Hands-On: Longines Avigation Type A-7 “The Hour Glass” in Bronze

A twist on off-centred pilot's instrument.

Following the launch of the Sinn 356 Pilot Chronograph limited edition to mark the 40th anniversary of The Hour Glass, the retailer has just announced yet another pilot’s chronograph, but this time, one that is more unusual and striking, the Longines Avigation Type A-7 1935 in bronze.

Characterised by an askew dial and movement, the Type A-7 “The Hour Glass” is based on the second-generation, 2016 reissue of the chronograph Longines supplied to the US Army Air Corps in the 1930s that was known as the “Type A-7”.

Striking colourways

Though the distinctive case style is retained, the commemorative edition is made even more unusual by an attractive material and colour combination. The case is bronze and paired with either a blue or champagne dial finished with a metallic, sun ray-brushed finish.

While bronze might seem a bit too fashionable, especially in this price segment, it’s surprisingly uncommon for Longines. In fact, the new Type A-7 is only the second Longines watch to have a bronze case; the first was the Heritage Military Kuwait limited edition.

The case is made of phosphor bronze (CuSn8), an alloy that is 92% copper and 8% tin. In contrast to the aluminium-bronze alloys, used in watches like the Tudor Black Bay Bronze or Montblanc 1858 chronograph, which develops a brownish patina, phosphor bronze has a more reddish tone and develops a blue-green, sunken-treasure oxidisation over time.

While the vintage Type A-7 was a 51mm diameter cockpit instrument, the reissue is a more manageable 41mm wide and 14mm in height.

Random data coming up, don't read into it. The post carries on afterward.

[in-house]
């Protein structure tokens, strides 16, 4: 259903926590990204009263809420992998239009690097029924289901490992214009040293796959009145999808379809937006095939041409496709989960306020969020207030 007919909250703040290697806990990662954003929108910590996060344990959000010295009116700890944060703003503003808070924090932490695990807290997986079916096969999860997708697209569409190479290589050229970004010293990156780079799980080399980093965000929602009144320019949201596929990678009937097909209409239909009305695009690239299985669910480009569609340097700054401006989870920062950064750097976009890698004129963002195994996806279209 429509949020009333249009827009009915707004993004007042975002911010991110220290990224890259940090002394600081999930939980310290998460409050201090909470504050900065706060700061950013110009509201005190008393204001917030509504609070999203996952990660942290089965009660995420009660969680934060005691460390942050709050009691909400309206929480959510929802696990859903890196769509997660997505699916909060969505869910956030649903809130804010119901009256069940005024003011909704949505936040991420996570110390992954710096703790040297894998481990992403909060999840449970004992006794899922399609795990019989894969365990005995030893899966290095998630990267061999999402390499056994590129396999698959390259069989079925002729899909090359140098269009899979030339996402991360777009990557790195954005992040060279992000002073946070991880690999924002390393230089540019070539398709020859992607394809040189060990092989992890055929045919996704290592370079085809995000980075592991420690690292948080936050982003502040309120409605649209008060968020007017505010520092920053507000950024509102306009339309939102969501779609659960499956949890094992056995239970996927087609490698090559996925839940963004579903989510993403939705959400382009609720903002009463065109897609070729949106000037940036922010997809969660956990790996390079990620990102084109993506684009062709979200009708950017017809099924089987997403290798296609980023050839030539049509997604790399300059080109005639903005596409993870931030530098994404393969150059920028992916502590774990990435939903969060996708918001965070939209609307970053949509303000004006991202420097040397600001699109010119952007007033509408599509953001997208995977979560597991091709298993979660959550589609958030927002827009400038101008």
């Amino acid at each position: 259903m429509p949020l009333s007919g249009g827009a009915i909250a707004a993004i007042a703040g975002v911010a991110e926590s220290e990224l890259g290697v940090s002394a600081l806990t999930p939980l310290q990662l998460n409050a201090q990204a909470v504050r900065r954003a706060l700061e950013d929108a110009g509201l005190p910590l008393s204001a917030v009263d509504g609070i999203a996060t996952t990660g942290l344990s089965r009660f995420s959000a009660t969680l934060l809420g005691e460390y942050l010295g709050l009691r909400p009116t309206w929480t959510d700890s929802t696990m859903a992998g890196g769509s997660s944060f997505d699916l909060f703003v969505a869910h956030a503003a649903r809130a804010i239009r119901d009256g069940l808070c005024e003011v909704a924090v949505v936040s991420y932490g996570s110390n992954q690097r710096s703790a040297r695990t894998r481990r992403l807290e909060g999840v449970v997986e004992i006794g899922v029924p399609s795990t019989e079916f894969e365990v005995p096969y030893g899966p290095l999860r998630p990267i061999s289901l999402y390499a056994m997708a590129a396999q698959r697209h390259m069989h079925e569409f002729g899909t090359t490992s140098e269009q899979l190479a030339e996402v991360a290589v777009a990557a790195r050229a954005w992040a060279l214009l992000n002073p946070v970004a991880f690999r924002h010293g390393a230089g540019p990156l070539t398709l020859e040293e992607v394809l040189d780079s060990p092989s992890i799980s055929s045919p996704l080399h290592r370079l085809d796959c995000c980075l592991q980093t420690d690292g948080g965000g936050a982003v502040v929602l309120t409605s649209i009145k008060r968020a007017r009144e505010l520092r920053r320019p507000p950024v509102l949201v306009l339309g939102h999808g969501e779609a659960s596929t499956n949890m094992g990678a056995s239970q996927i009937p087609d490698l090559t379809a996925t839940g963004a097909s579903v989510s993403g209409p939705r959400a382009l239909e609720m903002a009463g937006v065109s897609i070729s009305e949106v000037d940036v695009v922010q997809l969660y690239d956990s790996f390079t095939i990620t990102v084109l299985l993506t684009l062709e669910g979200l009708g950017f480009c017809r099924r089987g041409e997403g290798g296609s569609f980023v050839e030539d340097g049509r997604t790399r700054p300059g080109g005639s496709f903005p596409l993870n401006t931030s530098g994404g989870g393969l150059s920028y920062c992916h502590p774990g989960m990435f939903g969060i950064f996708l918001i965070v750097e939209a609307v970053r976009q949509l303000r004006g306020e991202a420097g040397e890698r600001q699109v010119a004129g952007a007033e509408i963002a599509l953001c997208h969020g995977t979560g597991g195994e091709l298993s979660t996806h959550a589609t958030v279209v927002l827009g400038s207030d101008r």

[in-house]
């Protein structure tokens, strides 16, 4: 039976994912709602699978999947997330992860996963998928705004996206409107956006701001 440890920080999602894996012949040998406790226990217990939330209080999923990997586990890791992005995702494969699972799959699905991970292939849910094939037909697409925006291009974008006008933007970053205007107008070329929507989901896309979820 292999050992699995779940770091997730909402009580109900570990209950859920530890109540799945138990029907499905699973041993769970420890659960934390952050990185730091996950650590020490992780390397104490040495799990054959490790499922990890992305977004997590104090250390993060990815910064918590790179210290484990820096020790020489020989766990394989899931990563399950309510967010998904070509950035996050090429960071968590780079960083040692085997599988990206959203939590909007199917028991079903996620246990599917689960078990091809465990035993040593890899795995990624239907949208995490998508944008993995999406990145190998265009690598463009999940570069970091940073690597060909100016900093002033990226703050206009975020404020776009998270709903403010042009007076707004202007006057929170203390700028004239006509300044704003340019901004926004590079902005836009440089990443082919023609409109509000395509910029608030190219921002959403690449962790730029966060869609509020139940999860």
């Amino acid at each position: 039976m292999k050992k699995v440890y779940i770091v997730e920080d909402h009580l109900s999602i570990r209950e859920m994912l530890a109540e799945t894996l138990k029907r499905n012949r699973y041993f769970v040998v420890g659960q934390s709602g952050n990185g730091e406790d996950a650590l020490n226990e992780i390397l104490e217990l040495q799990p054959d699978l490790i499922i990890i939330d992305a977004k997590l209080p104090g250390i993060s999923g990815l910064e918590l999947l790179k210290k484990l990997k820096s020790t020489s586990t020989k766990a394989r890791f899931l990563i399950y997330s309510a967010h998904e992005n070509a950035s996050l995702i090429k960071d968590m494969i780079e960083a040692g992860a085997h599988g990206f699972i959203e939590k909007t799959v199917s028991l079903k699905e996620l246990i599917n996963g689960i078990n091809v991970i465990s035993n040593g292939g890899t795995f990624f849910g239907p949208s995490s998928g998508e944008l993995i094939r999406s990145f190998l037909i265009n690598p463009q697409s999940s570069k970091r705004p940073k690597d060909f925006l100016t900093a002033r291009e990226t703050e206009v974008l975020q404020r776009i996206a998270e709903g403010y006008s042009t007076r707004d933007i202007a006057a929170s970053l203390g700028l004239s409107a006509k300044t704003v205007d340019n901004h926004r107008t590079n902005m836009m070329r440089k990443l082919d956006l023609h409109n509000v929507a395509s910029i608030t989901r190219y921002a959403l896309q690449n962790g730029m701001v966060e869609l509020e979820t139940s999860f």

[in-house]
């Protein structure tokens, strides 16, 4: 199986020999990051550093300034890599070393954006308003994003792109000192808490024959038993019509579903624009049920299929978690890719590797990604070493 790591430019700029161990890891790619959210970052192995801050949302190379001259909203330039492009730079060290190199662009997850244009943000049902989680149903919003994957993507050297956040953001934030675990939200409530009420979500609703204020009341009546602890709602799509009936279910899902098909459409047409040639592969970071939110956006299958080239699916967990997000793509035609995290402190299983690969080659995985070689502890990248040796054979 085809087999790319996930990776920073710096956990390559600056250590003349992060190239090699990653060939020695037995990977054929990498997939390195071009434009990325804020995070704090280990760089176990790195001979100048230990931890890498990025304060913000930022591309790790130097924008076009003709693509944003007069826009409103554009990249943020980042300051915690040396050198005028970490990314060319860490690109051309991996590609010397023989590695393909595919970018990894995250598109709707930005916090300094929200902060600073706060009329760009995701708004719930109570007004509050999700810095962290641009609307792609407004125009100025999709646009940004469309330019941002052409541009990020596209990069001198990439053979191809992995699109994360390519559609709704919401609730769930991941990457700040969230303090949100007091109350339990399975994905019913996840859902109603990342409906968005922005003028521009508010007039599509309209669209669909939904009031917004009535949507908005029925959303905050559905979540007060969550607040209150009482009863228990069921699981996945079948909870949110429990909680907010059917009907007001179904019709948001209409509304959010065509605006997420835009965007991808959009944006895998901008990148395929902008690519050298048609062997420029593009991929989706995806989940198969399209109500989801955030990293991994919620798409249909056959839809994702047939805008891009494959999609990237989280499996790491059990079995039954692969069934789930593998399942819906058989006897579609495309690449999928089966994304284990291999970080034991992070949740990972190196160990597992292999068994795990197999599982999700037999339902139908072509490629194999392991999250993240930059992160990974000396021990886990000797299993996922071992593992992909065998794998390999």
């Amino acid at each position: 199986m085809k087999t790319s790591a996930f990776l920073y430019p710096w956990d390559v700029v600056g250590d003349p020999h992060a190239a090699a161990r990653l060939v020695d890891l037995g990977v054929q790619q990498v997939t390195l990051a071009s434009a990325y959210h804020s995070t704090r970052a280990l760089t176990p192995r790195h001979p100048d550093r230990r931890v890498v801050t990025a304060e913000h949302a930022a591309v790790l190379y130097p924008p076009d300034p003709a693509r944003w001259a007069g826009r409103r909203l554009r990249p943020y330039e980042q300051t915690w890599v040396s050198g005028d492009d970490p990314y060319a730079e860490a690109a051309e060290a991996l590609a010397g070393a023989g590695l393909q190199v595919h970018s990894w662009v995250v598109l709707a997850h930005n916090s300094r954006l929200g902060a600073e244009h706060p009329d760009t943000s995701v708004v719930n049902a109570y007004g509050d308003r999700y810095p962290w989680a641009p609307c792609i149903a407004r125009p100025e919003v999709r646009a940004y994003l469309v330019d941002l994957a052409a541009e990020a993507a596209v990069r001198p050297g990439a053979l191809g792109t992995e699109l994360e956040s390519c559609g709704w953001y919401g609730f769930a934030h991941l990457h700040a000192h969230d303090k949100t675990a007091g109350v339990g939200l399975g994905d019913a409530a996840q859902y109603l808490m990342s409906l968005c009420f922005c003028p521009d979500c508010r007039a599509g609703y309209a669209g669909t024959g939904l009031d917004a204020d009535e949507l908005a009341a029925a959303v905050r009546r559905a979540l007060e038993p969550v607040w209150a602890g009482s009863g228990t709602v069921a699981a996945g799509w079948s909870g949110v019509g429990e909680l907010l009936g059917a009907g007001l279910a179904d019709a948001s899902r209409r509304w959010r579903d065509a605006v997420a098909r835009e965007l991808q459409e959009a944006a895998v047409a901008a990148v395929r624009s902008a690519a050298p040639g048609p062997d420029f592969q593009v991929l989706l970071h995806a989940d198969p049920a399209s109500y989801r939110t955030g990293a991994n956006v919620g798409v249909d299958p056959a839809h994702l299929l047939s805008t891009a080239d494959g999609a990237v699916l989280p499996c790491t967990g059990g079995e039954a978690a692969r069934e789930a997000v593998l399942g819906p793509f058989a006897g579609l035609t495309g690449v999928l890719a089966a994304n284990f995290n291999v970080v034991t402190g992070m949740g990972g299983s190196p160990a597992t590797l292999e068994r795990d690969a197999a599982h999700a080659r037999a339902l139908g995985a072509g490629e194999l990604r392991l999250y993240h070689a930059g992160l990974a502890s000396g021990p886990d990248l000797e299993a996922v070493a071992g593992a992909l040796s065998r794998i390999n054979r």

Even though it is still substantial in size, the Type A-7 feels a lot smaller than its dimensions would suggest, due to the elegant, rounded bassine case as well as the matte, brushed finish, which in turn, draws attention to the metallic dial.

Finished with a brushed, sun ray pattern, the dial features large, gothic-font Arabic numerals paired with cathedral hands and a railway minute track, typical of 1930s pilot’s watches.

But the dial is rotated 40 degrees off the vertical, a feature originally intended to make time measurement easy even while the watch was worn on the inside a pilot’s gloved wrist.

The hands of the counters differ from each other – leaf-shaped with a curved diamond-shaped counterweight for the 30-minute chronograph counter and baton-shaped for the small seconds. And more importantly, the watch forgoes the date display at eight o’clock found on the standard model – an element that is even more jarring due to the retro, asymmetrical design of the watch.

The champagne-coloured dial features faux-aged, caramel-coloured numerals, matching the colour of the case well, but creating a slightly affected retro look.

While the incorporation of such retro accents might seem heavy-handed, unlike most vintage-inspired watches that have more timeless designs, the entire design of the Type A-7 is so deeply rooted in its time that such simulative elements only enhances the appeal.

The blue dial, on the other hand, features white numerals and pink gold-plated hands, which tie it nicely to its bronze case.

Monopusher chronograph

As with the original, the Type A-7 has a pusher embedded in the crown that starts, stops and resets the chronograph, thanks to the L788.2 movement inside. With a large onion crown at two o’clock and the counters vertically aligned, the movement is a standard one that was rotated 40-degrees.